Childhood, though unimaginable and brief, is also a period of constant activity and spontaneous behavior. Time can pass unnoticed by photographing children as fun and games. The results may be different from what was originally conceived, but still some excellent photographs can be obtained.
1. Camera Settings
Children are constantly active. Ensuring that their focus is clear can be a challenge. If their movements have some repeatability, they can be pre-focused using AF from a single shot. Once the focal length is locked, the subject is pressed the shutter when they reach the specified position. If the child is running around, it is possible to try continuous AF and, if not, switch to MF so that the composition does not always keep the eye on the AF point.
If your child's movements and postures are always changing, try shooting continuously. This increases your chances of capturing great expression and position. But using JPEG instead of RAW is a more practical option in this case.
To maintain a fast enough shutter speed to capture motion, try the setting of ISO 400 and adjust the corresponding illumination. Set the appropriate shutter speed when using S / Tv mode, or set a larger aperture in A / Av mode. If using a flash, the shutter speed should not exceed the flash sync speed of the camera. Also, use slower shutter speed and camera motion to capture.
The baby's eyes are quite sensitive and should avoid using a direct flash within 1m. Instead, use a reflected flash if you want to be close to the shot; or use a longer focal length to allow a direct flash at a greater distance.
2. Shoot the baby and the toddler
Babies born two or three months old usually don't laugh. Sometimes it does seem like a laugh, but it's more like a reflex than a coaxing one. They can be photographed and their expressions while the baby is awake or asleep. Their necks are weak, so make sure their heads are supported at all times.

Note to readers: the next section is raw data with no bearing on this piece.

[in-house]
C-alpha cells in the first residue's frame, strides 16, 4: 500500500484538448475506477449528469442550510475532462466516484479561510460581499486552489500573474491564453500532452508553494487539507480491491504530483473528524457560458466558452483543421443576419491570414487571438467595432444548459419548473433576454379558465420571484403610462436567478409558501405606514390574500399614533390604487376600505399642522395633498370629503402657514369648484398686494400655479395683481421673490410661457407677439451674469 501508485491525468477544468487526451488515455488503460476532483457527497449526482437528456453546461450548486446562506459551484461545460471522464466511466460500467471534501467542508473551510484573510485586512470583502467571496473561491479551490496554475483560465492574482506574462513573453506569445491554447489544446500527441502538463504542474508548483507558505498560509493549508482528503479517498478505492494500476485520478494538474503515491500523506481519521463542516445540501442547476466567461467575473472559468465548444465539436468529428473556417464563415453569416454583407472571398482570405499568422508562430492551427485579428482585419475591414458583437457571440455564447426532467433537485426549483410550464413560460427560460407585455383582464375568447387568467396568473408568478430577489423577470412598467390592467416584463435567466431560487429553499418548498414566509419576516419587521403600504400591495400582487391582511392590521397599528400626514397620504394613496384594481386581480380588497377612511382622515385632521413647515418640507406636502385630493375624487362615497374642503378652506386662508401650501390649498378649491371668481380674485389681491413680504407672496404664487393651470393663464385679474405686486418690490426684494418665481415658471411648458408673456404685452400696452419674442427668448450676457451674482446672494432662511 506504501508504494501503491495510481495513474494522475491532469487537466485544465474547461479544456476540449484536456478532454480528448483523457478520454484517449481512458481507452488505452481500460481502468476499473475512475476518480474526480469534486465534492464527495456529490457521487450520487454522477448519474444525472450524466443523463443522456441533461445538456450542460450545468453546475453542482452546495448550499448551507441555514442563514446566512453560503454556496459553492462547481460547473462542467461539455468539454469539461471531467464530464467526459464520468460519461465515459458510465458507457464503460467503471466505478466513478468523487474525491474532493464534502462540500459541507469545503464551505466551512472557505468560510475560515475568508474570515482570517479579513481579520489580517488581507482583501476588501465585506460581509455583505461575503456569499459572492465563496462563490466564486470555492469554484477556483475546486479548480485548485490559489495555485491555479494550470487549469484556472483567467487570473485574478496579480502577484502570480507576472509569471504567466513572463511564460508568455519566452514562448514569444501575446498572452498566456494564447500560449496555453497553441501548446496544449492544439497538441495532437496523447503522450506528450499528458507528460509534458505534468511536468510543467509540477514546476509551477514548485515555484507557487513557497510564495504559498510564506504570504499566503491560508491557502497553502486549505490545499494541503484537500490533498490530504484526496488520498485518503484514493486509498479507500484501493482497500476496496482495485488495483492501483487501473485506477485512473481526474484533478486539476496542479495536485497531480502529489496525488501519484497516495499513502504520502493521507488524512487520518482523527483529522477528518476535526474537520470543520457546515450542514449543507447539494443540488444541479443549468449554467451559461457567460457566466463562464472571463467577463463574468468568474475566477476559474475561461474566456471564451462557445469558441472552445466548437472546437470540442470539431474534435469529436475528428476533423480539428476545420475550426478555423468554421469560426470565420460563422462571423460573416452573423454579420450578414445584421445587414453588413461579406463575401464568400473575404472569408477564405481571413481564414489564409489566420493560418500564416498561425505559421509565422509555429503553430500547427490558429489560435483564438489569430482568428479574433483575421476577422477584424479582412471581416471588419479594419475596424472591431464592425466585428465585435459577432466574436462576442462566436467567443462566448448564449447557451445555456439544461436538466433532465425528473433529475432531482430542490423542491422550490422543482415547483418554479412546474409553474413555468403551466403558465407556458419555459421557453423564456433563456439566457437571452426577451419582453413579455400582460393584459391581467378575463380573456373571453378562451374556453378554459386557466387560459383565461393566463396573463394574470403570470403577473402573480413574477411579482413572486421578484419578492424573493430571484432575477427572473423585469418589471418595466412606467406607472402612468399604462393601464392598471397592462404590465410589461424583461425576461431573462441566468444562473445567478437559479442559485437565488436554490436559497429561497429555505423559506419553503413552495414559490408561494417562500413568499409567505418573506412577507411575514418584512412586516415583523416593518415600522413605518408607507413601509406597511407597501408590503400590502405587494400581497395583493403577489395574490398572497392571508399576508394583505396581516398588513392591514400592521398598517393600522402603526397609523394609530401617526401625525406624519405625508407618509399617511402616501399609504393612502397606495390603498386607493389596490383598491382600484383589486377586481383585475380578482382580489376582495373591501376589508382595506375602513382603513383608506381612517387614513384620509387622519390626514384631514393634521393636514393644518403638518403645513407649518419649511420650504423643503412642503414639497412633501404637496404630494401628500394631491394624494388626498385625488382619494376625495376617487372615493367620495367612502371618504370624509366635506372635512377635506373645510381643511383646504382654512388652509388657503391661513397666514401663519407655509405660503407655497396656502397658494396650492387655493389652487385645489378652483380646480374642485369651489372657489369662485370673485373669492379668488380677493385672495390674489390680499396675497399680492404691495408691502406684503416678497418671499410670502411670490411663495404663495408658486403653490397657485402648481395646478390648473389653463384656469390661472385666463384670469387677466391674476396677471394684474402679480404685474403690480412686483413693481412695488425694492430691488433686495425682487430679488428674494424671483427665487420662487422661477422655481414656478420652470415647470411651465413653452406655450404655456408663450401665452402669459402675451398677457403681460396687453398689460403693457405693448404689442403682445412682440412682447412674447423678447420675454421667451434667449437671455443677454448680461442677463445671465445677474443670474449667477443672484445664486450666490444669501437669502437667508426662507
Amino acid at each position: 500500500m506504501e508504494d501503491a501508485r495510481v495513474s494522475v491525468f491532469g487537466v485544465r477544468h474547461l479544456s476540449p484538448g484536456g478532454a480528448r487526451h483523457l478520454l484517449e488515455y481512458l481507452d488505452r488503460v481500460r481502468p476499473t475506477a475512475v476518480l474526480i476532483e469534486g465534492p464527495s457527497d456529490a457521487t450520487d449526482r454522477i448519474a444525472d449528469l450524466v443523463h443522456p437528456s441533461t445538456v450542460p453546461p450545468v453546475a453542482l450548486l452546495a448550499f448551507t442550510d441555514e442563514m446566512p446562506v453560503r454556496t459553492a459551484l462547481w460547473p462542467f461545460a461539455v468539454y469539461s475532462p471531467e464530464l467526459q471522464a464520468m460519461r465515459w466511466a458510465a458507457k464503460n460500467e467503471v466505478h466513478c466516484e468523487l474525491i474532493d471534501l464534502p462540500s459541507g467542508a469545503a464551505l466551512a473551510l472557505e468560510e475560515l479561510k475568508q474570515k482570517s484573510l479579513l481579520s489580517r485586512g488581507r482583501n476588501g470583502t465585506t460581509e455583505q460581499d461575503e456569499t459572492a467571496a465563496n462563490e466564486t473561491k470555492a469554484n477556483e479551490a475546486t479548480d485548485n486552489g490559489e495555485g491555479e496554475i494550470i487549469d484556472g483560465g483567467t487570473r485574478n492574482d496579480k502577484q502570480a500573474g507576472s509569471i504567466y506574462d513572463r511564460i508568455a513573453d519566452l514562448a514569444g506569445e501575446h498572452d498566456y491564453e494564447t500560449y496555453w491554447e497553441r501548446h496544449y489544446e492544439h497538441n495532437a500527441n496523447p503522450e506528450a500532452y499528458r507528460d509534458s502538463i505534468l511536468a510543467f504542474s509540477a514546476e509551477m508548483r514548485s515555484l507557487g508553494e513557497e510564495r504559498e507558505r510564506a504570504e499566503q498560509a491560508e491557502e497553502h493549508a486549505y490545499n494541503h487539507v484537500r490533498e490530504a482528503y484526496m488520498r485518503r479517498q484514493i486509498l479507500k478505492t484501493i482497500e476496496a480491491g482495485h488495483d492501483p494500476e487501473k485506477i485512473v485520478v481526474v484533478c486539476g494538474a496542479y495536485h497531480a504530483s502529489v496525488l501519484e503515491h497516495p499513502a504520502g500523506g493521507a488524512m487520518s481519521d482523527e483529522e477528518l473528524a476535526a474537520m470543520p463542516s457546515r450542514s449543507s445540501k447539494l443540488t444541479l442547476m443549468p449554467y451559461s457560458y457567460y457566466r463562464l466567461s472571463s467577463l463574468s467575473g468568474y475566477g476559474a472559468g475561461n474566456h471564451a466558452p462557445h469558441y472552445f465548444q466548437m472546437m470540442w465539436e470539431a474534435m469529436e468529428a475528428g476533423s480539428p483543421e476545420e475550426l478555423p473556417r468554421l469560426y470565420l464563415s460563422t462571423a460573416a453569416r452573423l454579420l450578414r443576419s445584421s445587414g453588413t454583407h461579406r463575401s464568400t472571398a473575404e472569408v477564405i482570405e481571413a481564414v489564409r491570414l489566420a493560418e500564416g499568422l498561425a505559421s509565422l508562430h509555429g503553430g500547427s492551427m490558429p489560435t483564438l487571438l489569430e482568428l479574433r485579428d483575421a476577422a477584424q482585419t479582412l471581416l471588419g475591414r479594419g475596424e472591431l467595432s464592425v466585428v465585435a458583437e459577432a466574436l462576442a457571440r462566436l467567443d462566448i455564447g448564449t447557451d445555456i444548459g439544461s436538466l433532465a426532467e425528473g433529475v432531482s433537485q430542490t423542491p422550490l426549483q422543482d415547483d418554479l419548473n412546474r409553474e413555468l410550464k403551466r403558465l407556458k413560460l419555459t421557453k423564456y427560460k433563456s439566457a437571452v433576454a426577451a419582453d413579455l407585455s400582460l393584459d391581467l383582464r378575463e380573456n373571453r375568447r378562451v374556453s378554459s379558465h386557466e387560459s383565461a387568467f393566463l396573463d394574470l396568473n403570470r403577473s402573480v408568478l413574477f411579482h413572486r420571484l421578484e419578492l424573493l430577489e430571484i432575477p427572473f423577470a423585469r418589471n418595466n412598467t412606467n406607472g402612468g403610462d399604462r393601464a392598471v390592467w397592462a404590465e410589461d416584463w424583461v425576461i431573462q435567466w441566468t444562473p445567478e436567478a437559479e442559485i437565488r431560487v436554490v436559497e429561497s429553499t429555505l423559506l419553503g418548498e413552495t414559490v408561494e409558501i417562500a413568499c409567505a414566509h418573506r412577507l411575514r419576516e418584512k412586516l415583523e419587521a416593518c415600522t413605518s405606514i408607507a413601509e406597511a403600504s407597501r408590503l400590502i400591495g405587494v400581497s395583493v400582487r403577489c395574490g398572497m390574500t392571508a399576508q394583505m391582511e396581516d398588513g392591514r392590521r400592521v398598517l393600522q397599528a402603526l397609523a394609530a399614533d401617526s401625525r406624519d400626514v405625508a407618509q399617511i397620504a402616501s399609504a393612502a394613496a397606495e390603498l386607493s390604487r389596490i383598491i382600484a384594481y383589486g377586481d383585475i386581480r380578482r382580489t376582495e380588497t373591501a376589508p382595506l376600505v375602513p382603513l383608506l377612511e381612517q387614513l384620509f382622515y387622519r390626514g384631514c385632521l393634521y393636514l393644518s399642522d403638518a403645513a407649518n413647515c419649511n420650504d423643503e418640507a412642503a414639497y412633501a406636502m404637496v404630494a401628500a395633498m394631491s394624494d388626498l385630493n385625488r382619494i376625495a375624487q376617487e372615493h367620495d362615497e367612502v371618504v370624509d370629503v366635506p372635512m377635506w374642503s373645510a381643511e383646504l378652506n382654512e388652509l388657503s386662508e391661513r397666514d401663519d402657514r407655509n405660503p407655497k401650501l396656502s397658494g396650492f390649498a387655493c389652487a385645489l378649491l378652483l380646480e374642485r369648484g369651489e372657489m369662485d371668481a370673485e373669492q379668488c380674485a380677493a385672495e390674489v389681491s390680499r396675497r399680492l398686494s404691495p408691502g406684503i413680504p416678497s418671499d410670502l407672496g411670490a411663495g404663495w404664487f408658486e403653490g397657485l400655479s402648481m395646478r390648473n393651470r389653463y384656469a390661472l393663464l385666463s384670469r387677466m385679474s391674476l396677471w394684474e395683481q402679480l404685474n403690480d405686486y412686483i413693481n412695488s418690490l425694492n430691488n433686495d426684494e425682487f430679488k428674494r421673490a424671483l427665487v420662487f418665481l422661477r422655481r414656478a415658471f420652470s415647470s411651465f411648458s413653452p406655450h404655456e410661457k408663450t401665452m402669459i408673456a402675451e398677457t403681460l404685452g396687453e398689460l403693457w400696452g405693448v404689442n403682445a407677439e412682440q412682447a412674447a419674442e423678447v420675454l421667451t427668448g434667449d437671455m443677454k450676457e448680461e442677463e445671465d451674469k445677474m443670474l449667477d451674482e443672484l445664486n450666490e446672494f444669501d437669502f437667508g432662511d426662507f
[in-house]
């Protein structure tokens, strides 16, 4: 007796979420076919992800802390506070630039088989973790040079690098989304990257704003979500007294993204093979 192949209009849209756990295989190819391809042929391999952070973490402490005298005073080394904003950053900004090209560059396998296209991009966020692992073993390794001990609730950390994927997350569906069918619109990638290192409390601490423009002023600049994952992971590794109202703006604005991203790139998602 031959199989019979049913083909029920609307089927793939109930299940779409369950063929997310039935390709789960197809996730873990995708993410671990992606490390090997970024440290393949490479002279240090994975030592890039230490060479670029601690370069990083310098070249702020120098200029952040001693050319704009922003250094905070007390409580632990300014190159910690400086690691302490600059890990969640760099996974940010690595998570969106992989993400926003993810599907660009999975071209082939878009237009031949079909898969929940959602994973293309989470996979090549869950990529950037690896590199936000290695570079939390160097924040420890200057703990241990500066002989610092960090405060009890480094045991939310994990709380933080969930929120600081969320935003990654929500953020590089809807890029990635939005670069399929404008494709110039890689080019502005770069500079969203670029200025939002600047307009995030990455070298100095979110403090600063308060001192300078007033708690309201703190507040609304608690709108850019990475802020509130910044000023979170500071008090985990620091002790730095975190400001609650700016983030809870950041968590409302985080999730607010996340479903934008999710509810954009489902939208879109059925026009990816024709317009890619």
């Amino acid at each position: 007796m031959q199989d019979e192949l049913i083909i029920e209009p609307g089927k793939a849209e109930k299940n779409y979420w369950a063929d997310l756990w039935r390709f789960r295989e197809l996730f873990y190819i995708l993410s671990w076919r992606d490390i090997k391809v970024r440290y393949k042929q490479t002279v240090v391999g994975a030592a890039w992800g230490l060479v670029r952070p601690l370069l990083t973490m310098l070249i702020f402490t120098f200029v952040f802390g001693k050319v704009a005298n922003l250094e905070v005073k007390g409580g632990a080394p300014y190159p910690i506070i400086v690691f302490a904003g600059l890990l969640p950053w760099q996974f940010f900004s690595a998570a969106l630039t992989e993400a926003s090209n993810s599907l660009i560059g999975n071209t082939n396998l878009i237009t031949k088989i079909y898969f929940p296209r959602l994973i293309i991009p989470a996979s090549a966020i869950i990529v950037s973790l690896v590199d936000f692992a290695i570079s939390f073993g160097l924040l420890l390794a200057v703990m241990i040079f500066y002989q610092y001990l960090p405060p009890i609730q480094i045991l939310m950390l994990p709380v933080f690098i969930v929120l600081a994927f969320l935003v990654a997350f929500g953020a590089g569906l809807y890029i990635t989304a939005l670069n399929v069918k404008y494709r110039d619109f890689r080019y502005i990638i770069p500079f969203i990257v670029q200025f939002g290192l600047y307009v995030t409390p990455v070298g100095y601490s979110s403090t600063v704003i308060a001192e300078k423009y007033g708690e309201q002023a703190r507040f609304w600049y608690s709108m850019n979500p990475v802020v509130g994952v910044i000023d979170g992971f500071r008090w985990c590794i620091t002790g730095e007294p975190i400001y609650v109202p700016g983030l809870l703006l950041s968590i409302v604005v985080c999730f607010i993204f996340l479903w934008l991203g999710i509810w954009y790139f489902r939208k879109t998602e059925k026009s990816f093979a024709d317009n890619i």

Newborns sleep most of the time, but are also very cute.
Babies often need to be fed or changed postures, so be aware of their needs and those of their parents. If things are not going well, relax and make the most of your current situation. When the opportunity arises, grab it and get the job done quickly.
Babies can still photograph their little toes (and other details) while asleep.
It's natural to involve the baby's parents in the filming. Parents can be included in the picture, capturing their love and pride in the baby, or helping to support the baby but excluding the parents from the picture.
Father and daughter make up a lovely image.
This family portrait tells their story using hands of different sizes.
Older babies and toddlers do respond with laughter to attractive objects, sounds and funny faces. Their smiles are adorable. Older babies smile at all or many things, but older babies take a little time to get acquainted with strangers. Some babies and toddlers may not be able to separate themselves from their parents.
Babies adore their parents so they can amuse them outside the picture.
You may find the baby smiling at you, but once you raise the camera, the smile turns into a quirky gaze. One trick you can try is to play dodgy cat with DSLR. Put the camera in the eye for a moment while still staring at the baby in the middle. Lock the focal length at some point and then quickly pick up the camera and shoot while the baby laughs.
This photograph was taken using the above method.
Once the window is open, use the pre-focus snap to capture this photo.
Getting closer to the baby, and then getting the baby to participate more intently, requires bonding with the baby, both physically and mentally. Taking pictures from a lower perspective allows you to capture the faces of babies and children more clearly. Try to get along with them as if you were taking portraits of adults. Your interactions may be limited, but your efforts will certainly enhance the effect of the photos.
Shooting at eye height for better baby portraits.
Try to get along with toddlers and make them more relaxed in front of you.
Try to see the world from the baby's point of view.
During a baby's "first" period, it's like the baby sits up for thefirsttime, crawls, pulls itself into a standing position, and finally starts walking. If you're lucky, these are important stages to shoot. Their attention spans are short, so you have to be quick because they don't have to prove their new skills to you many times. Maybe give them something to attract them so they won't get bored or bored.
Toddlers are curious about everything and usually take pictures while they are concentrating on something.
Be quick when capturing any funny or unusual scenes.